Friday, June 8, 2012

If You Give a Robot a Gun . . .


People who download books illegally hate it when I point out that they're functional Communists -- and lazy, unthinking Communists at that, because the system doesn't work if you don't have a Communist society in place.  Achieving which, history has shown, is a prolonged, messy process involving many, many corpses.  They want to bypass all that and get right to the Getting Stuff For Free part.

The self-righteousness these Commies display, however, does prove one thing:  Given the opportunity to steal with impunity, a great number of people will spontaneously generate justifications for doing so.

So I view the fact that we're getting very close to having  affordable, general-purpose humanoid robots with mixed feelings.  Because they won't just be able to wash dishes, vacuum rugs, and mow the lawn for you.  Give one of them a gun and send it out into the night and it can stick up gas stations and relieve pedestrians of their watches and wallets.

The first time this happens, it's going to be a major news event.  The next few hundred are going to be a crime wave.  By the time it's the standard strategy for every teenager who thinks that he or she deserves a bigger allowance, it's going to be business as usual.  When it's so common that the police stop responding to calls, armed robbery will be legalized.

Because money wants to be free.  It's only fair.  If this were a Libertarian (or Communist or Insert Your Favorite Ideology Here) society, I wouldn't need to do this.  So, really, you brought this on yourself.

 Above:  A Terminator with a gun.  Not that it needs one. 



How I Lost It said...

Aha but what if all the robot did was duplicate cash rather than STEAL it Now don't get me wrong I buy a lot of digital book but no anything over $10 that's where I believe gouging starts.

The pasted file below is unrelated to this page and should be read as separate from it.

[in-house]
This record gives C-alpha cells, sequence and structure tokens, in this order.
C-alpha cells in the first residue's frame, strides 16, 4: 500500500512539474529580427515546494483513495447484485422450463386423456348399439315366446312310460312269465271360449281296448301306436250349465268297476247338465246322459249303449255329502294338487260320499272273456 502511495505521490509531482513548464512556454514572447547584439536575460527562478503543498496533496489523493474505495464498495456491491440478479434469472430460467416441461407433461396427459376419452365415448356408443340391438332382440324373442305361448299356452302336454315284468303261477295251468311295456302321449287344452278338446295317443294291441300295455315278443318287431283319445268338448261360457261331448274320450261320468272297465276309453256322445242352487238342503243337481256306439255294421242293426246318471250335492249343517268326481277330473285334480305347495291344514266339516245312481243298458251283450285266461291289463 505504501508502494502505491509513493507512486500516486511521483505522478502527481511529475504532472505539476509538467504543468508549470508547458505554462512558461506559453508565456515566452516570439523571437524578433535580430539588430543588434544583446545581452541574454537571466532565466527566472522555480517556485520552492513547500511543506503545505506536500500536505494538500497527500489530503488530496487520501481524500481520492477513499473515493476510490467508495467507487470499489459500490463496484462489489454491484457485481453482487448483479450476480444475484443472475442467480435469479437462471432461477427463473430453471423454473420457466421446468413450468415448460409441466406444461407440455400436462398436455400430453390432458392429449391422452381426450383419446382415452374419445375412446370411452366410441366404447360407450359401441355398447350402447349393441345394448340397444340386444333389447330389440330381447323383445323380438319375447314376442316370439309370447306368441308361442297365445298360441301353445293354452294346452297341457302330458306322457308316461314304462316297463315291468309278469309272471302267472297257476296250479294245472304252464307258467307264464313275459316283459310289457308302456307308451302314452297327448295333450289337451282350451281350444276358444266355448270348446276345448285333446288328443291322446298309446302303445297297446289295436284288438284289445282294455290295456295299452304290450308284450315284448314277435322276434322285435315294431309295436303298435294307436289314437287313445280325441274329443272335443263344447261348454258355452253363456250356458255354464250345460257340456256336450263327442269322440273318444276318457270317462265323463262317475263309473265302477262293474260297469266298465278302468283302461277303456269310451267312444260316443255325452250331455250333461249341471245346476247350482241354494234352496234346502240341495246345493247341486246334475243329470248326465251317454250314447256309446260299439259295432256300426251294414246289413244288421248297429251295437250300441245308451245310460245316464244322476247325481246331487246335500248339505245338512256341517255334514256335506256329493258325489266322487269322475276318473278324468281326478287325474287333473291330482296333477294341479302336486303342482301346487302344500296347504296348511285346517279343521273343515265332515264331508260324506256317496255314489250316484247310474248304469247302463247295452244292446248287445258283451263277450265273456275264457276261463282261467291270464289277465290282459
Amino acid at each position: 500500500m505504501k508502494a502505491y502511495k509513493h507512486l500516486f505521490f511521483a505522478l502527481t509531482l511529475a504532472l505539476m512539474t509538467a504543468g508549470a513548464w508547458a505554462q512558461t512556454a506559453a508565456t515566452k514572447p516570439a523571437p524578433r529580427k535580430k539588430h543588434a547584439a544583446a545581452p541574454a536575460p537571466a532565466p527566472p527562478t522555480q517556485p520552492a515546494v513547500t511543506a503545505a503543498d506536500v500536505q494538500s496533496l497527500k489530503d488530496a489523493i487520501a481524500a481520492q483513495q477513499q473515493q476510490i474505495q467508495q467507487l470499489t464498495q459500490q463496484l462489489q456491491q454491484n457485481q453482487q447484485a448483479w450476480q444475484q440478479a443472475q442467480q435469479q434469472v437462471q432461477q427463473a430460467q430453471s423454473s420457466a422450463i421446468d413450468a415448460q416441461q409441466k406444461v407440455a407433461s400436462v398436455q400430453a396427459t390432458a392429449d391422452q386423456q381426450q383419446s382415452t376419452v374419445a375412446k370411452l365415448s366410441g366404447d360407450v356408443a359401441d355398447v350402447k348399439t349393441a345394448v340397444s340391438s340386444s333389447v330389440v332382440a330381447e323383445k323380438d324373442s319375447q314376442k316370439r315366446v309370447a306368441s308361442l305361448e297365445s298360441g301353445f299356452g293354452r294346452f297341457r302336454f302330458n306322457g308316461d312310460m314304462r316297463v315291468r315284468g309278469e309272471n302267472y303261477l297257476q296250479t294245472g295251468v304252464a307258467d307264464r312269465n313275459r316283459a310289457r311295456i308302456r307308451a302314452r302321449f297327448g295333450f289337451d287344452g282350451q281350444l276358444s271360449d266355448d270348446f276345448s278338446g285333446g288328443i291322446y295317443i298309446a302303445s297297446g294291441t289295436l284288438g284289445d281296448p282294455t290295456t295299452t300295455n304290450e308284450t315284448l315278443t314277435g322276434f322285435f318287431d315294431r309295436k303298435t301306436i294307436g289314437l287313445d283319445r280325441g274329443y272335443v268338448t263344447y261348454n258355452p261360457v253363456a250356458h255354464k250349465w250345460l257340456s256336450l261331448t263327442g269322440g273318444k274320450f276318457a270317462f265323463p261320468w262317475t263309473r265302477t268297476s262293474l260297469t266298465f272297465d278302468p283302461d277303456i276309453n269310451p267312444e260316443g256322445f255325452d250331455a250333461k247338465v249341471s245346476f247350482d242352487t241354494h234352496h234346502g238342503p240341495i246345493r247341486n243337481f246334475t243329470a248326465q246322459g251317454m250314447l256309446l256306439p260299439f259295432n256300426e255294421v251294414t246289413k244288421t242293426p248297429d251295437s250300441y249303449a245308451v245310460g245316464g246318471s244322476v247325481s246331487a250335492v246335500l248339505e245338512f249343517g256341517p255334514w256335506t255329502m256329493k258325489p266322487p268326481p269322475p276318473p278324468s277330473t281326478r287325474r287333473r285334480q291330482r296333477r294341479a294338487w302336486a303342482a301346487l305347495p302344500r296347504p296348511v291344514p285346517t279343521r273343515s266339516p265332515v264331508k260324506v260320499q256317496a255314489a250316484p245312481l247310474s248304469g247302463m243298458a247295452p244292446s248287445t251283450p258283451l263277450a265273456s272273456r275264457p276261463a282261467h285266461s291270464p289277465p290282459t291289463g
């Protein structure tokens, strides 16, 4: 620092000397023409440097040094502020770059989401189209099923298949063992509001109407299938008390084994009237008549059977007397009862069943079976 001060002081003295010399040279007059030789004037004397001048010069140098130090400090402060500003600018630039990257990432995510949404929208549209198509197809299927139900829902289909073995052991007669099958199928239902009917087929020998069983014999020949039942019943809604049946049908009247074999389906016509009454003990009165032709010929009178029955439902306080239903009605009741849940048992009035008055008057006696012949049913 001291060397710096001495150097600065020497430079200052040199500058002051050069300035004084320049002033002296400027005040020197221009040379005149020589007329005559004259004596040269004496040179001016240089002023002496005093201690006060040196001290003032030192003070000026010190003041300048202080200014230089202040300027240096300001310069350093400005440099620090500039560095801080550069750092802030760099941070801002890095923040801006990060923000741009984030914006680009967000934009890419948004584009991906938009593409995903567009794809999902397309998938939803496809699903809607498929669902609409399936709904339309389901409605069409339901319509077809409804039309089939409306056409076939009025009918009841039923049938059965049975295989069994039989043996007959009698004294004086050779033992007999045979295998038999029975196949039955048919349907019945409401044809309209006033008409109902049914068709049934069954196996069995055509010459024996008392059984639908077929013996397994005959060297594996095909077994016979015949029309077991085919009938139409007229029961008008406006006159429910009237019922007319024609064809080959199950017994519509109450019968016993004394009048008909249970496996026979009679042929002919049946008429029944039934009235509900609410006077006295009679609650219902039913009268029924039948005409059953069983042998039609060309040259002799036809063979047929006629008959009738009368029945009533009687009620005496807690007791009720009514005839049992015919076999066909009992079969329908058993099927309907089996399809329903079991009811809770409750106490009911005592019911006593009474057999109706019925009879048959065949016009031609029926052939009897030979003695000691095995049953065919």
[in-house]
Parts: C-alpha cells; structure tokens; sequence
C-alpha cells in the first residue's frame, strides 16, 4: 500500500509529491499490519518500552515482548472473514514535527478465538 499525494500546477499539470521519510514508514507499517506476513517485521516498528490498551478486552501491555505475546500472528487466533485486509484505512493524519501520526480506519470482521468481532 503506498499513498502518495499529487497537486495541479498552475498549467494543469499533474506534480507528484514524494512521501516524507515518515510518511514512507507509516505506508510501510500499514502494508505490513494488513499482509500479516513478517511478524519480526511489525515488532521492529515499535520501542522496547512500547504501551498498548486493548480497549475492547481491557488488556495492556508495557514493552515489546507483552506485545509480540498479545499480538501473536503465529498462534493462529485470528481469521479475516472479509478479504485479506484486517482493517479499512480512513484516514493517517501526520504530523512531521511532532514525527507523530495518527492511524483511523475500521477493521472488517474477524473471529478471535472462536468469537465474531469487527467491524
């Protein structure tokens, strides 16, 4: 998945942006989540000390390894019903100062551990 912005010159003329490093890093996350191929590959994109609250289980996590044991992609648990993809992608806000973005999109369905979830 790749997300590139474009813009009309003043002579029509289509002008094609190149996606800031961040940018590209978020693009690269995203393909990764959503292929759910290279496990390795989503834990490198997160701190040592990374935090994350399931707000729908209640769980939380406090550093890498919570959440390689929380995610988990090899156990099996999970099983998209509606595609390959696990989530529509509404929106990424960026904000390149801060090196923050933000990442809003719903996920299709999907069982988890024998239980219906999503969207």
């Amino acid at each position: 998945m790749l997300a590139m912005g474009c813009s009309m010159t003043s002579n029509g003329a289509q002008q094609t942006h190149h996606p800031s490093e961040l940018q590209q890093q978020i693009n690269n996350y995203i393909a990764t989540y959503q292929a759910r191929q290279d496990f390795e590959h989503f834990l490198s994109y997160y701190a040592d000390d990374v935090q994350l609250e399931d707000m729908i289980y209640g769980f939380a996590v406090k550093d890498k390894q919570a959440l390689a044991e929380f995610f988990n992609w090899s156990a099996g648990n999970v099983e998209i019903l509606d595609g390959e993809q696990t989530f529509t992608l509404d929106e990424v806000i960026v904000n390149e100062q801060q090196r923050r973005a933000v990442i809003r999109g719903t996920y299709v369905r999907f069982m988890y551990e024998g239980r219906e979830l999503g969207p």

Michael Swanwick said...

Duplicating cash would cause inflation, making all money worth less and thus hurting everyone who owned money. Intentions matter less than actual results.

The argument that digital theft doesn't hurt anybody took a hard hit with me when I was offered less money for my new novel than I got for the last one, which had "earned out," as we say -- made enough money that the publisher owed me more. Pretty much every writer I know is in the same situation.

Hey! And there's a new justification. "If it weren't for digital theft, I wouldn't NEED the robot."

Anonymous said...

I do have to wonder how How I Lost It actually earns a living.

Hey pal, surf over to Mr. Swanwick's website and read his short-short 'Pirates'. It's free, which should appeal to your sense of entitlement.

David Stone said...

Hopefully the fact that we'd be able to "kill" robots with a clean conscience (and presumably no serious legal consequences) would stave off huge waves of robot crime. Assuming bots aren't cheap, we could probably make it less than cost-effective to send them out to do dirty work.

Unknown said...

Just out of interest: In your experience, how are the publishers dealing with the situation? A few years ago the music industry pretty much missed the boat on online piracy by doing all the wrong things. Until iTunes came along to save what was left of their business.

As somebody who owns almost all of your books I was rather surprised to see that so few of them are available in digital format. Available to purchase, that is.
And this is the point I don't quite get: the books are out there now already. What keeps the publishers from offering all of your books through existing channels like iTunes or Amazon or other online bookstores? A digital edition is not the sort of investment a new print edition is. Or are there some legal questions involved that I am not aware of?

Best regards,

Someone who would love to have a digital Swanwick-Library (especially your collections of short stories)

Michael Swanwick said...

Mostly, the publishers are panicking. The problem is that in the decade before e-books became practical, almost all the publishing houses were bought up by gigantic media conglomerates, which then imposed upon them business models that don't really work for publishing. So they were in pretty bad shape even before e-theft became a major problem.

My agent is currently working on the e-books situation. So I should have some good news on that front relatively soon.